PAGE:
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Is the usage of "sale" correct in the following three sentences ?

  1. Excluding extraordinary gain from sale of land, the company obtained a profit before tax of US$ 5 million.

  2. Excluding extraordinary gain from land sale, the company obtained a profit before tax of US$ 5 million.

  3. Excluding extraordinary gain from land sales, the company obtained a profit before tax of US$ 5 million.

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    Is your intention regarding "land sales" singular or plural?
    – user3169
    Jun 2, 2014 at 16:57
  • I intend to say a singular land sale. But I understand that sales also means "gross receipts", so in (3) does it mean profit from many activities of land sales or from the gross receipt of a single land sale ? Thanks
    – Pupu
    Jun 3, 2014 at 6:22
  • In an accounting context, there may be a general category "land sales" which you only have one item in, and still use the plural in reports. I would use the third sentence when referring to a single sale only if it was common jargon to the intended audience. Jun 3, 2014 at 18:26

1 Answer 1

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  1. This is a valid construction, but you are extremely unlikely to encounter it outside of a business context. It is very much at home in an accounting filing, though, as seems to be the case here. Sale of land refers to the total aggregate gain from all sales of land during the fiscal reporting period. The phrase refers to selling land as a revenue producing activity in general, and not to any particular sales.

  2. As it stands, this sentence is ungrammatical. Land sale is singular and should be either preceded with an article or pluralized (or both). If there was only one sale during the period in question, use the land sale. Since there was only one possible sale, it's understood exactly what's being discounted from the total, so use the definite article. If there were multiple sales, use land sales.

  3. Use this if multiple land sales occurred during the time frame in question. You may optionally add the before land sales. The difference? Including the makes it understood which sales are referenced (the ones that took place during the accounting period in question). Land sales without an article means any land sales. It is also correct, but less formal, to use land sales to mean the same as in 1, but when doing so, do not use any article at all.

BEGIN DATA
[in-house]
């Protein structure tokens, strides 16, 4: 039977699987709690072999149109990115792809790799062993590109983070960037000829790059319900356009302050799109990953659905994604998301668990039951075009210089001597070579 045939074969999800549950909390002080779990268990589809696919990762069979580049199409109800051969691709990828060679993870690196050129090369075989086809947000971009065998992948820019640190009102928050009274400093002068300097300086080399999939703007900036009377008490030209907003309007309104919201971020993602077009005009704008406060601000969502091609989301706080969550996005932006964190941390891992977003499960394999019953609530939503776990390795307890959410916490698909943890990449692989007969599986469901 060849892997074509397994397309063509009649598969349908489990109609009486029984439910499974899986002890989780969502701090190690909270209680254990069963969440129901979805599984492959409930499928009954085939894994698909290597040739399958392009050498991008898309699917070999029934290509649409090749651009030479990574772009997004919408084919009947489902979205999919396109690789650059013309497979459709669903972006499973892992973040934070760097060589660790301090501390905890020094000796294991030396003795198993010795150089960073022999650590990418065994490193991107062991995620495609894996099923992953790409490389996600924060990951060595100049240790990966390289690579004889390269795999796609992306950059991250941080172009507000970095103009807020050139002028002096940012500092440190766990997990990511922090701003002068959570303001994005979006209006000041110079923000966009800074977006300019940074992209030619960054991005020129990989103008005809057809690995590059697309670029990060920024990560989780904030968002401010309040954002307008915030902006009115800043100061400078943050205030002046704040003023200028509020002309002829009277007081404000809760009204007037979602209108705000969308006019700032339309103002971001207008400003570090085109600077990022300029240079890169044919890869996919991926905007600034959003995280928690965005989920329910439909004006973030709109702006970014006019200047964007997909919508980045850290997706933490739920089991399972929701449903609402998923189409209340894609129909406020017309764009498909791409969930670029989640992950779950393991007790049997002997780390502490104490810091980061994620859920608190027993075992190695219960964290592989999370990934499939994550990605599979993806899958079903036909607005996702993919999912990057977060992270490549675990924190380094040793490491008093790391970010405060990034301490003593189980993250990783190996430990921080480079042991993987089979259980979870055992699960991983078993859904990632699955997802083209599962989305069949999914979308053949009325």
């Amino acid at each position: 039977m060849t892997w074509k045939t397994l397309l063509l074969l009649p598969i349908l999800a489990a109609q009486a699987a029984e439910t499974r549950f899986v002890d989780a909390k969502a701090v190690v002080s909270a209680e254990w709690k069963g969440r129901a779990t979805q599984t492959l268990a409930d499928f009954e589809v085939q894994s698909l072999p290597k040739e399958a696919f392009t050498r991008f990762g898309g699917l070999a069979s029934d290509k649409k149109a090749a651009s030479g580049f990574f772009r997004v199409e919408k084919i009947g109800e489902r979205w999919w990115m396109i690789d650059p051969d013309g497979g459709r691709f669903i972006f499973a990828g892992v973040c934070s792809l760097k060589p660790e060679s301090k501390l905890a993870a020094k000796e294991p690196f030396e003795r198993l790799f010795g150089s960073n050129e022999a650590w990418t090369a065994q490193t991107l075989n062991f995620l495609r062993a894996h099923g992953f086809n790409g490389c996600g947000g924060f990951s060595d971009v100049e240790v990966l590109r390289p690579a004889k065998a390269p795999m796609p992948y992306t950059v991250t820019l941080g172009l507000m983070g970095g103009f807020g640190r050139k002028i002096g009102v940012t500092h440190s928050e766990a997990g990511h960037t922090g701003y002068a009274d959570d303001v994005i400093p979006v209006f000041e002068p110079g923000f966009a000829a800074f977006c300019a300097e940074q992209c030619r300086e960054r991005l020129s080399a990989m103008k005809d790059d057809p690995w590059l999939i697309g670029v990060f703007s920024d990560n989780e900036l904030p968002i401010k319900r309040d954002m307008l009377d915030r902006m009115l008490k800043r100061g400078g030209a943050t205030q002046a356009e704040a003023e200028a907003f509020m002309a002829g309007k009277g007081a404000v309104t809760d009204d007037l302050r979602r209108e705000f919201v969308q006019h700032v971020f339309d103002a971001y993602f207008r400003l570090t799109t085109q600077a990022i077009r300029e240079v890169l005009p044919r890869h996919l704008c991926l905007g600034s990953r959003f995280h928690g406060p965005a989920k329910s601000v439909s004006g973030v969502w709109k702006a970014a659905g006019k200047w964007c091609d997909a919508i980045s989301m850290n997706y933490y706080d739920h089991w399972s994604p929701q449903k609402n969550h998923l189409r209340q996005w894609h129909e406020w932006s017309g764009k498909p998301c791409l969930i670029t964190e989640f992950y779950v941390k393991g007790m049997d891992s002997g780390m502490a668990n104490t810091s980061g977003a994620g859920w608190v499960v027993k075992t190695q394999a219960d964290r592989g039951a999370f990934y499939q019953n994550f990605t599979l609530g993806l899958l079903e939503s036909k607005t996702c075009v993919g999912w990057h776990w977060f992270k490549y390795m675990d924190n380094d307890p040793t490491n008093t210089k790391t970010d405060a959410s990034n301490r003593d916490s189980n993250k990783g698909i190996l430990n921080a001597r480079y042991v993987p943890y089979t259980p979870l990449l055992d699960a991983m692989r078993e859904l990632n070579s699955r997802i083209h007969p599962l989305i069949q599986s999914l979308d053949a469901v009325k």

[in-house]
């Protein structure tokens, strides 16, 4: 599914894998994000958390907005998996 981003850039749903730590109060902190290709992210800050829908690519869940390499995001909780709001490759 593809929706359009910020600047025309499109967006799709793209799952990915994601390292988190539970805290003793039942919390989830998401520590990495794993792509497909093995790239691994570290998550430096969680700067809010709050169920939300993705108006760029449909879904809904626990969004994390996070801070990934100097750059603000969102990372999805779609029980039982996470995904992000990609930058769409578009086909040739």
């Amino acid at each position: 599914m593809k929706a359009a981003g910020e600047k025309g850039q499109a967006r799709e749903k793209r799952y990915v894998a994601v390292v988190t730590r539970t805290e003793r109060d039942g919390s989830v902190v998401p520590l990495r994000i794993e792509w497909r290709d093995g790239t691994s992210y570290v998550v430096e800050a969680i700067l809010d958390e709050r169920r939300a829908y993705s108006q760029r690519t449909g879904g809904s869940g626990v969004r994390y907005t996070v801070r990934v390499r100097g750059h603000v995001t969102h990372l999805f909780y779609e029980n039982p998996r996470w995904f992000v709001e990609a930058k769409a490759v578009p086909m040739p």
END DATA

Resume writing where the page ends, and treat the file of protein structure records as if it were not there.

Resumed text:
In the context of the example, all three meanings have the same effect: the before-tax profit does not include revenues generated by selling land. If no land sales took place, it would be nonsensical to call this out as being excluded from gross profit.

I intend to say a singular land sale. But I understand that sales also means "gross receipts", so in (3) does it mean profit from many activities of land sales or from the gross receipt of a single land sale ?

Construction 1 uses the phrase in the sense of gross receipts from a particular activity, which many involve one, many, or even no individual sales. Version 2 means exactly one sale took place. Sentence 3 typically means that at least two sales occurred, though you can also use it in the sense of gross receipts, as in 1. In a technical, legal or fiduciary context, I would expect to encounter version 1 for this sense, though, because its meaning is unambiguous.

Because of the sentence structure and the fact that you are talking about a single sale only, I suggest using either 1 or 2, but not 3. 1 unambiguously means selling land as a general activity, and 2 specifies a single sale. 3 can be mistaken for meaning that multiple sales occurred. This also strikes me as being a more formal context, making 1 more appropriate than 3 if you want to talk about gross receipts.

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